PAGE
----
Moments later, The Daily Bugle confirmed in print what many Manhattanites had already seen by taking a look overhead...

He's Back!


It felt good to be back.

Under normal circumstances--or whatever passed for normal in his life--Peter would be relieved to be safely ensconced behind Spider-Man's mask once more and swinging high over Manhattan. It really didn't seem to matter how bad things were in Peter Parker's life, Spider-Man was always able to soar above it, to move forward, to be steady and do the right thing. Until a month ago, when all of that changed and his brain engaged some kind of mental block to allow Peter's fried psyche a chance to regain its footing in life once more. He'd loved being able to live an ordinary life at first, then slowly but surely realized that an ordinary life just wasn't possible when you yourself were anything but ordinary, even when some part of you really wanted to pretend otherwise. It had taken a while, but he'd finally understood that what he'd lost wasn't his powers, but his drive, and that was what he needed to find again in order to regain some measure of control over his own destiny.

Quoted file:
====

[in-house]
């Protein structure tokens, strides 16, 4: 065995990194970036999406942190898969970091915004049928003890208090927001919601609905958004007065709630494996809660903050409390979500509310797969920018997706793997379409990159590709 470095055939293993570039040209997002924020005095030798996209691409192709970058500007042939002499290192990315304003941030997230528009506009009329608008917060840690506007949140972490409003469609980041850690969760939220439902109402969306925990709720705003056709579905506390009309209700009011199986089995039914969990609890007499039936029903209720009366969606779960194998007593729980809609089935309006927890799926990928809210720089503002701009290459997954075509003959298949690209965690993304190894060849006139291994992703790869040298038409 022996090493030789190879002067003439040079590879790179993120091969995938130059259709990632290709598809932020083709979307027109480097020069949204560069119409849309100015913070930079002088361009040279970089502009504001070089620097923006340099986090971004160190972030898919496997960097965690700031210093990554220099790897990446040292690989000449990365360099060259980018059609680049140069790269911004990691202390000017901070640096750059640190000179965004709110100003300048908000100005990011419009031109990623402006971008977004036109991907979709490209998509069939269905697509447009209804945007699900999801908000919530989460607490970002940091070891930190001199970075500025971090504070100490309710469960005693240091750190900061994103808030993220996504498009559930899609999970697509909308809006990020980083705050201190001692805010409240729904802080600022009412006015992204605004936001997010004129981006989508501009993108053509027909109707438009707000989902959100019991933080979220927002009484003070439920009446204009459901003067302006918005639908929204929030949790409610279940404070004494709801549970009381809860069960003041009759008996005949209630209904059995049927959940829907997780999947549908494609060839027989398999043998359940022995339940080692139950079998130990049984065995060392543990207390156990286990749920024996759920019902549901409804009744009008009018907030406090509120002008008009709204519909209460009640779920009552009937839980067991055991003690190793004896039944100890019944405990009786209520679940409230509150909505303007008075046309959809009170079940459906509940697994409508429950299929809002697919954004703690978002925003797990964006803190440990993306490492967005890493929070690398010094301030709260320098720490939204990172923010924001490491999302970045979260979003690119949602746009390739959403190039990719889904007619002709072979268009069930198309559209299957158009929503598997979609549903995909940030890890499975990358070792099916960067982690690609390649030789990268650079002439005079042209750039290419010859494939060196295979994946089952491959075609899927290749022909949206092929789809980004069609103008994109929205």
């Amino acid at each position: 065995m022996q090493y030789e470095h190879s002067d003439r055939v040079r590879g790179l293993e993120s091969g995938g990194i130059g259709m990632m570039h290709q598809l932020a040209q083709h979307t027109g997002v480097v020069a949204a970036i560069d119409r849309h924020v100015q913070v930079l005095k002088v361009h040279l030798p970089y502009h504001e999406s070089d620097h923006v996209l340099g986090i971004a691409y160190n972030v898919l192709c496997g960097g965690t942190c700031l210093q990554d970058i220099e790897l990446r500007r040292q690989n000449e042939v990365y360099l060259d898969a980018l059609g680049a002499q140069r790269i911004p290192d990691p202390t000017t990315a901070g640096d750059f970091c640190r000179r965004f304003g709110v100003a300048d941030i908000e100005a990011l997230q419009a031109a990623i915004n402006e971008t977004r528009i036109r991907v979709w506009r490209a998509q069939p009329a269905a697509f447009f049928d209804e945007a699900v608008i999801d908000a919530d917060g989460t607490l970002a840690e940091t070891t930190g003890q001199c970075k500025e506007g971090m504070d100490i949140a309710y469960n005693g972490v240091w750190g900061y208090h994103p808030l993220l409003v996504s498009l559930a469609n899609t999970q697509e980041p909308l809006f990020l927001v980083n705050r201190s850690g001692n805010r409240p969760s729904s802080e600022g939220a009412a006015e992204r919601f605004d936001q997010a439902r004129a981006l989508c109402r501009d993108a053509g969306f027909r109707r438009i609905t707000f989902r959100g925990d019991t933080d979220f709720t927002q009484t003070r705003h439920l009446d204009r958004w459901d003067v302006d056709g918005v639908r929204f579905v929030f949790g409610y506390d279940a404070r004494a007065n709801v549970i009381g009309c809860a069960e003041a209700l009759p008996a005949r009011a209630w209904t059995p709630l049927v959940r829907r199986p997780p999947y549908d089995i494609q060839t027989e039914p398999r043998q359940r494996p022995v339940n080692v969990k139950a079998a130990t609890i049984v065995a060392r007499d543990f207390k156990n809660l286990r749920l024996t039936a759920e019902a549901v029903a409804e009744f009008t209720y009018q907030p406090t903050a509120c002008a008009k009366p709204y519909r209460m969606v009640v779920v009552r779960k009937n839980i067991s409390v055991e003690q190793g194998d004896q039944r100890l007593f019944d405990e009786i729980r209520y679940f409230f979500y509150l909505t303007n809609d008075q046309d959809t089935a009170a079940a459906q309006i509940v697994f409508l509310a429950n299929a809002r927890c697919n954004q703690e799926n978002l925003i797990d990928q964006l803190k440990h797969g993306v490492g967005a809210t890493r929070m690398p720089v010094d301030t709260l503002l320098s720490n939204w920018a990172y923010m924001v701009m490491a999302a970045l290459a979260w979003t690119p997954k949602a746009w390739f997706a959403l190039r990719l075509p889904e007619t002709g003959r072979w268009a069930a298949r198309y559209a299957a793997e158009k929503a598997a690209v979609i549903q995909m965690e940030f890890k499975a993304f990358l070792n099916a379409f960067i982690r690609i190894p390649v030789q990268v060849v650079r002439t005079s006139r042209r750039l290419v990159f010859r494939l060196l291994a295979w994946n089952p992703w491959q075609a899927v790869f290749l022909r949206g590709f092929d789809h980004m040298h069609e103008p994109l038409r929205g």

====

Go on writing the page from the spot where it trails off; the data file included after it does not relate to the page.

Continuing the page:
Well, he'd found it. He just wished it hadn't been because MJ had been kidnapped by an insane supervillain again. But Aunt May had always told him that when life hands you lemons, make lemonade. And when it hands you octopi, he supposed that meant he should make polpetti nell'aceto. Which was pretty much what he intended to do once he got his hands on that metal-armed maniac. Ock wanted Spider-Man, he was going to get Spider-Man...all 160 hard-muscled pounds of tanned, rested, and really pissed-off Spider-Man.

He aimed his web swings for the West Side clock tower, as it was now just minutes until three. This was one engagement he couldn't afford to be late for.

A glint of sunlight off Ock's mirrored shades told Spider-Man that his opponent was waiting for him just as he'd promised. Unfortunately, there was no sign of MJ nearby. All the more reason to spend more than a little time waling away on the son-of-a-bitch before he tore those annoying oversized dryer vents off one by one. Idol or not, mentor or not, the only thing that mattered right now to both Spider-Man and Peter Parker was safely rescuing Mary Jane Watson, and if it meant he had to inflict some serious pain on her attacker, well, them's the breaks.

As Ock climbed up the clock face toward the building's peak, Spider-Man swooped in and made a pinpoint landing on the side of the tower's spire. "Where is she?" he demanded angrily.